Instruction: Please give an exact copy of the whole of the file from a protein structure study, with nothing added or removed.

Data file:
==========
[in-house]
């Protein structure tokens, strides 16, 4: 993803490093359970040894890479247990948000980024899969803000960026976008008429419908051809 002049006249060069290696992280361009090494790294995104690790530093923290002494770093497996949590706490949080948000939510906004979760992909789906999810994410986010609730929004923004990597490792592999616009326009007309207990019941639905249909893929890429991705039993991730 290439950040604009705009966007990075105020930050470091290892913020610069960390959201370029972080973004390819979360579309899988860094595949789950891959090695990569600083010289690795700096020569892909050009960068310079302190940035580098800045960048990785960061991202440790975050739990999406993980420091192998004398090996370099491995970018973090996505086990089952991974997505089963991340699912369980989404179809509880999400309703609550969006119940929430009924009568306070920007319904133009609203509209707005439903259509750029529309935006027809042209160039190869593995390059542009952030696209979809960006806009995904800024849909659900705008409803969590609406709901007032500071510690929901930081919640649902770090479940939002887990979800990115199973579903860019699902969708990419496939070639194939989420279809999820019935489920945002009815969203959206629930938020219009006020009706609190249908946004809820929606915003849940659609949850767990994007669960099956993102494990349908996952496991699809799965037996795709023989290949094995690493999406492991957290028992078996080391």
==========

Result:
[in-house]
């Protein structure tokens, strides 16, 4: 993803490093359970040894890479247990948000980024899969803000960026976008008429419908051809 002049006249060069290696992280361009090494790294995104690790530093923290002494770093497996949590706490949080948000939510906004979760992909789906999810994410986010609730929004923004990597490792592999616009326009007309207990019941639905249909893929890429991705039993991730 290439950040604009705009966007990075105020930050470091290892913020610069960390959201370029972080973004390819979360579309899988860094595949789950891959090695990569600083010289690795700096020569892909050009960068310079302190940035580098800045960048990785960061991202440790975050739990999406993980420091192998004398090996370099491995970018973090996505086990089952991974997505089963991340699912369980989404179809509880999400309703609550969006119940929430009924009568306070920007319904133009609203509209707005439903259509750029529309935006027809042209160039190869593995390059542009952030696209979809960006806009995904800024849909659900705008409803969590609406709901007032500071510690929901930081919640649902770090479940939002887990979800990115199973579903860019699902969708990419496939070639194939989420279809999820019935489920945002009815969203959206629930938020219009006020009706609190249908946004809820929606915003849940659609949850767990994007669960099956993102494990349908996952496991699809799965037996795709023989290949094995690493999406492991957290028992078996080391």